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We have a 2016 Outlook 2.5i Limited with about 3k miles. Love it so far. Blind spot detection is standard with the Limited trim. I would think that the Forrester has It as well. The Outback rides nicer than the Forrester due to its longer wheelbase so I think it would be more comfortable for traveling.
I've never driven the newer outbacks (2009+) but have ridden as a passenger. They are comfortable. I've driven my wife's FXT on a 2000 mile round trip and it was awesome.

OP: one thing to consider regarding ride height, with spacers on top of the struts or aftermarket springs you can lift the car about 2" I believe without rubbing issues. I lifted my forester 2" (because ski rig) but I'm not sure about the legacy chassis.
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Old 01-14-2016, 05:15 PM   #26
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The Subaru's have a good reputation, however I think of them as snow cars--used predominantly in the north. In the South, we seldom see a Subarau, and dealers are only in the larger cities.

If you're wanting good, dependable transportation, it's hard to beat a Honda CR-V, Ford Escape or the Toyota Rav-4. They're the market leaders and they're just great vehicles.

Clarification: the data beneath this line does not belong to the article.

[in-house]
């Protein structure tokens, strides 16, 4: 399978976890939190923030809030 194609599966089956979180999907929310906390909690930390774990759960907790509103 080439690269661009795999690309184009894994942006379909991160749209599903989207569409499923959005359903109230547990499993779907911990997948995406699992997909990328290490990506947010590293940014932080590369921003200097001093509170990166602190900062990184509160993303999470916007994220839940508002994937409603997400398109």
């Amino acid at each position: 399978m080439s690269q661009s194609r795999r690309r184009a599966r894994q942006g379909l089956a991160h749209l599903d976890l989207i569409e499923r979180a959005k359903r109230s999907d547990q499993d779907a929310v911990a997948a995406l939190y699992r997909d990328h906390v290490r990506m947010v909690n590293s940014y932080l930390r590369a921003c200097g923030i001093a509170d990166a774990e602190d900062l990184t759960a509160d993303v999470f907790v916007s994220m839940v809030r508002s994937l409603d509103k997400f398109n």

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Old 01-14-2016, 05:24 PM   #27
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I want to say thanks for the discussion also. These are just the cars I'm considering when I retire and move back to the states in a few months. Any comments on the CX-5?

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Old 01-14-2016, 05:41 PM   #28
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Blind spot detection is available on the 2016 Subaru Outback, Legacy, and WRX. Subaru Safety | Subaru of America | Official Subaru Site

I drove both the Outback and Forester and liked the Forester a bit better, in part because of the "green house" interior where the visibility all around is better than any car I've ever driven. The Outback wasn't far off though. I've heard people complain about the comfort of the old Subarus, but my Forester is very comfortable. I've driven 18 hours with only a short nap stop and felt fine.